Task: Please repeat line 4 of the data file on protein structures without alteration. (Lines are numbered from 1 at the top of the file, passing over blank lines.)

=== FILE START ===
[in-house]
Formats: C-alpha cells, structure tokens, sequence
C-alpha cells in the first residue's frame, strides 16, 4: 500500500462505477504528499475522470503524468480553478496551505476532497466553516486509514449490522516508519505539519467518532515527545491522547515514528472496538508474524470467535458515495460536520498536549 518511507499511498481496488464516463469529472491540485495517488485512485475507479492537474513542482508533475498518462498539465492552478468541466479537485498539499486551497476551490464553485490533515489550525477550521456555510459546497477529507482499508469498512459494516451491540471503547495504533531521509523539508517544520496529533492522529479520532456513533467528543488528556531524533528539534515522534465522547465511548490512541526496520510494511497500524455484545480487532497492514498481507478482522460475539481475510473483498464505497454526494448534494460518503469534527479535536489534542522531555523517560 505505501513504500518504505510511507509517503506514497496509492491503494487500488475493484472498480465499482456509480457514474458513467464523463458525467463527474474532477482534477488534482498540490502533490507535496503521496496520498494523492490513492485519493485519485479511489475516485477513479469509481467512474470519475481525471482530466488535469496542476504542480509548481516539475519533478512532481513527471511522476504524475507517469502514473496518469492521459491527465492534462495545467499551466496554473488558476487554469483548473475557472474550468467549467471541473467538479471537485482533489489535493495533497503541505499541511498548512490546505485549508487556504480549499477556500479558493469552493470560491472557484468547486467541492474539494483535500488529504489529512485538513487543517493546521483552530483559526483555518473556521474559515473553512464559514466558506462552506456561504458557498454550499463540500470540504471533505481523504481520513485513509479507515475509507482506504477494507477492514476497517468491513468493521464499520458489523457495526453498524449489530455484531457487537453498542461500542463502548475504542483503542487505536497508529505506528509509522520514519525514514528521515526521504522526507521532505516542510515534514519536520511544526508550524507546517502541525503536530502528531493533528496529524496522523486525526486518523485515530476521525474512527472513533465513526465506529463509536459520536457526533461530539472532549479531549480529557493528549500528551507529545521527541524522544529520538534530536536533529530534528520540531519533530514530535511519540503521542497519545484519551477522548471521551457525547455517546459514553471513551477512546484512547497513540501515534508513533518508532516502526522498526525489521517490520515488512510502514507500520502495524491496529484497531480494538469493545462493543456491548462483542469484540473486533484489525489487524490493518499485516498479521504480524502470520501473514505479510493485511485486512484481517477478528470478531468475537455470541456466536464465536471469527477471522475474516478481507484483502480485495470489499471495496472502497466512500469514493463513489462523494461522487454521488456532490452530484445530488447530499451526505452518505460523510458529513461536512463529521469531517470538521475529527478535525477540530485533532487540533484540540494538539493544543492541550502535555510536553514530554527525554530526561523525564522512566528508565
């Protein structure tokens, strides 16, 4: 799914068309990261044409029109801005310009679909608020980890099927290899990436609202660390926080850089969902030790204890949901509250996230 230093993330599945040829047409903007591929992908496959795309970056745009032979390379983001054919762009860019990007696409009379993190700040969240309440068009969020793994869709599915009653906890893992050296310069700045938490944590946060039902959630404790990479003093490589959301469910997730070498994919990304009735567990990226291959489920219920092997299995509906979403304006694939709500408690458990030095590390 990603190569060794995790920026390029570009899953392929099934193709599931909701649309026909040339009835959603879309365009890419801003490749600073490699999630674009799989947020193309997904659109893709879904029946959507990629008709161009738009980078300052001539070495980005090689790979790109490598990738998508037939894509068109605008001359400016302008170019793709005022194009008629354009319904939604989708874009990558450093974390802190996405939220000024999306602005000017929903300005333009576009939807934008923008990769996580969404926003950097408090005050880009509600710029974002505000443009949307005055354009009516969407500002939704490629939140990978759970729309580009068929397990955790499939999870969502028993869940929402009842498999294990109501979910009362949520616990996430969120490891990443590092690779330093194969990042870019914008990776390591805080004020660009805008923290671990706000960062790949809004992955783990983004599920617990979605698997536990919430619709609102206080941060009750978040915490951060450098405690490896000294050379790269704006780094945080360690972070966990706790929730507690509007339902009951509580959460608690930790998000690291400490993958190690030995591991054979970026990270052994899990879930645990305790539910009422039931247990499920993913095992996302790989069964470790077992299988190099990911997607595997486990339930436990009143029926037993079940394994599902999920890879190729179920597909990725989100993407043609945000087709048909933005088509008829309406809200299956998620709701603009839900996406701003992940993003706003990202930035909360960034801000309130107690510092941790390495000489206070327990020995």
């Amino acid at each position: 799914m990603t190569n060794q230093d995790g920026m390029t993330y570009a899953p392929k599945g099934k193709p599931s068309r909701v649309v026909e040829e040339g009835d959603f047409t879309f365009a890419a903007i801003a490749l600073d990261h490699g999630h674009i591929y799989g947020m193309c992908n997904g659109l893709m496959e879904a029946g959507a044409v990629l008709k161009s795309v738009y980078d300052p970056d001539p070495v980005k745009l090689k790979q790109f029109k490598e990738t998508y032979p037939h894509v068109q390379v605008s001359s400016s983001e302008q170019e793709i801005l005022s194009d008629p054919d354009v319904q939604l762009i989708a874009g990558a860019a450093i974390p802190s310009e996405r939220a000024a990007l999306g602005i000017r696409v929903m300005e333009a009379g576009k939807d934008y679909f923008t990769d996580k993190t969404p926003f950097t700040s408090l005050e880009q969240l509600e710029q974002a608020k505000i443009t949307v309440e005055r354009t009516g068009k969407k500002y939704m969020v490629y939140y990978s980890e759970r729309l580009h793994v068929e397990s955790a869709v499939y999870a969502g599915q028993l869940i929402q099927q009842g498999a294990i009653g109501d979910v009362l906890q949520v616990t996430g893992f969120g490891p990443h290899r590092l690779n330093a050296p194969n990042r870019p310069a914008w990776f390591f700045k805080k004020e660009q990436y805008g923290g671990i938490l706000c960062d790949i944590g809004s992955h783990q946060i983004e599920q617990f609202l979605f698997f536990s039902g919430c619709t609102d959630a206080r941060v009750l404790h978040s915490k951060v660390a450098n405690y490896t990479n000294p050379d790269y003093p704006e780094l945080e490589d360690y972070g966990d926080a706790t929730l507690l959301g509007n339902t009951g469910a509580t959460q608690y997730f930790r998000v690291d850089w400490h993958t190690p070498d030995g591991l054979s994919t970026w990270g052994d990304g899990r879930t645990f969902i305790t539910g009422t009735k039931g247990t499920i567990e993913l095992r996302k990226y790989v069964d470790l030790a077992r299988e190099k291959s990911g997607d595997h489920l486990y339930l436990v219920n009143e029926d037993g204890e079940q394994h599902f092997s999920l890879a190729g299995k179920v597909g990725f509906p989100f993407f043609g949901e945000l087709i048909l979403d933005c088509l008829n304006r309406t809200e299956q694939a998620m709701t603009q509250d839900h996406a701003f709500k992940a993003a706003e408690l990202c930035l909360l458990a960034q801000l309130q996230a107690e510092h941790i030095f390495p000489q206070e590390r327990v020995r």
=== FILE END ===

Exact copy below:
């Protein structure tokens, strides 16, 4: 799914068309990261044409029109801005310009679909608020980890099927290899990436609202660390926080850089969902030790204890949901509250996230 230093993330599945040829047409903007591929992908496959795309970056745009032979390379983001054919762009860019990007696409009379993190700040969240309440068009969020793994869709599915009653906890893992050296310069700045938490944590946060039902959630404790990479003093490589959301469910997730070498994919990304009735567990990226291959489920219920092997299995509906979403304006694939709500408690458990030095590390 990603190569060794995790920026390029570009899953392929099934193709599931909701649309026909040339009835959603879309365009890419801003490749600073490699999630674009799989947020193309997904659109893709879904029946959507990629008709161009738009980078300052001539070495980005090689790979790109490598990738998508037939894509068109605008001359400016302008170019793709005022194009008629354009319904939604989708874009990558450093974390802190996405939220000024999306602005000017929903300005333009576009939807934008923008990769996580969404926003950097408090005050880009509600710029974002505000443009949307005055354009009516969407500002939704490629939140990978759970729309580009068929397990955790499939999870969502028993869940929402009842498999294990109501979910009362949520616990996430969120490891990443590092690779330093194969990042870019914008990776390591805080004020660009805008923290671990706000960062790949809004992955783990983004599920617990979605698997536990919430619709609102206080941060009750978040915490951060450098405690490896000294050379790269704006780094945080360690972070966990706790929730507690509007339902009951509580959460608690930790998000690291400490993958190690030995591991054979970026990270052994899990879930645990305790539910009422039931247990499920993913095992996302790989069964470790077992299988190099990911997607595997486990339930436990009143029926037993079940394994599902999920890879190729179920597909990725989100993407043609945000087709048909933005088509008829309406809200299956998620709701603009839900996406701003992940993003706003990202930035909360960034801000309130107690510092941790390495000489206070327990020995």